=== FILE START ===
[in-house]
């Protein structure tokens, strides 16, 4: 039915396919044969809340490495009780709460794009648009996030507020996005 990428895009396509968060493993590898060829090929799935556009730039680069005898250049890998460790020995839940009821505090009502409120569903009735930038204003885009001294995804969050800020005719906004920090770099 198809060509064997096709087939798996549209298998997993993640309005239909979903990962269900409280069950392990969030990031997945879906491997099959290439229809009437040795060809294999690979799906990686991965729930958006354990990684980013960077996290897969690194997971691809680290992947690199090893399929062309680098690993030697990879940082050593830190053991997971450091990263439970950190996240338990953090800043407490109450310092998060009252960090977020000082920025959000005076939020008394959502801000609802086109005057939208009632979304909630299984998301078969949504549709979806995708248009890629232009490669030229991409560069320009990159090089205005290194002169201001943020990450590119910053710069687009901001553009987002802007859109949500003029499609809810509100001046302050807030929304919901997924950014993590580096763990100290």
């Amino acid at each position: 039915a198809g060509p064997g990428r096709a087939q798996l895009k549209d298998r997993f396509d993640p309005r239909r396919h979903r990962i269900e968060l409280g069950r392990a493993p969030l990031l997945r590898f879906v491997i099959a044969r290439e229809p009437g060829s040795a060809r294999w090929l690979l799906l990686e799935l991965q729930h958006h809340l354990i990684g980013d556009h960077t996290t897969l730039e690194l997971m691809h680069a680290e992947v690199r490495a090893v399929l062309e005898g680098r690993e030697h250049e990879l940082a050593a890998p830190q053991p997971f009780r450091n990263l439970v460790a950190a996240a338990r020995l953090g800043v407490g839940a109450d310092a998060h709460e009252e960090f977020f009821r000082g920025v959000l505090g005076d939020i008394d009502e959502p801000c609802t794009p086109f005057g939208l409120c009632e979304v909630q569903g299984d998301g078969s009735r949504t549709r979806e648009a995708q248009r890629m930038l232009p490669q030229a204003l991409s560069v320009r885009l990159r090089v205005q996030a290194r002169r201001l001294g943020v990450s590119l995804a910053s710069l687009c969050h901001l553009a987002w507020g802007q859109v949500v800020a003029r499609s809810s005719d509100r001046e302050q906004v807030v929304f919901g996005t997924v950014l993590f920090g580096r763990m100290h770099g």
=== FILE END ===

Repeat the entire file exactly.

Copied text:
[in-house]
């Protein structure tokens, strides 16, 4: 039915396919044969809340490495009780709460794009648009996030507020996005 990428895009396509968060493993590898060829090929799935556009730039680069005898250049890998460790020995839940009821505090009502409120569903009735930038204003885009001294995804969050800020005719906004920090770099 198809060509064997096709087939798996549209298998997993993640309005239909979903990962269900409280069950392990969030990031997945879906491997099959290439229809009437040795060809294999690979799906990686991965729930958006354990990684980013960077996290897969690194997971691809680290992947690199090893399929062309680098690993030697990879940082050593830190053991997971450091990263439970950190996240338990953090800043407490109450310092998060009252960090977020000082920025959000005076939020008394959502801000609802086109005057939208009632979304909630299984998301078969949504549709979806995708248009890629232009490669030229991409560069320009990159090089205005290194002169201001943020990450590119910053710069687009901001553009987002802007859109949500003029499609809810509100001046302050807030929304919901997924950014993590580096763990100290």
């Amino acid at each position: 039915a198809g060509p064997g990428r096709a087939q798996l895009k549209d298998r997993f396509d993640p309005r239909r396919h979903r990962i269900e968060l409280g069950r392990a493993p969030l990031l997945r590898f879906v491997i099959a044969r290439e229809p009437g060829s040795a060809r294999w090929l690979l799906l990686e799935l991965q729930h958006h809340l354990i990684g980013d556009h960077t996290t897969l730039e690194l997971m691809h680069a680290e992947v690199r490495a090893v399929l062309e005898g680098r690993e030697h250049e990879l940082a050593a890998p830190q053991p997971f009780r450091n990263l439970v460790a950190a996240a338990r020995l953090g800043v407490g839940a109450d310092a998060h709460e009252e960090f977020f009821r000082g920025v959000l505090g005076d939020i008394d009502e959502p801000c609802t794009p086109f005057g939208l409120c009632e979304v909630q569903g299984d998301g078969s009735r949504t549709r979806e648009a995708q248009r890629m930038l232009p490669q030229a204003l991409s560069v320009r885009l990159r090089v205005q996030a290194r002169r201001l001294g943020v990450s590119l995804a910053s710069l687009c969050h901001l553009a987002w507020g802007q859109v949500v800020a003029r499609s809810s005719d509100r001046e302050q906004v807030v929304f919901g996005t997924v950014l993590f920090g580096r763990m100290h770099g």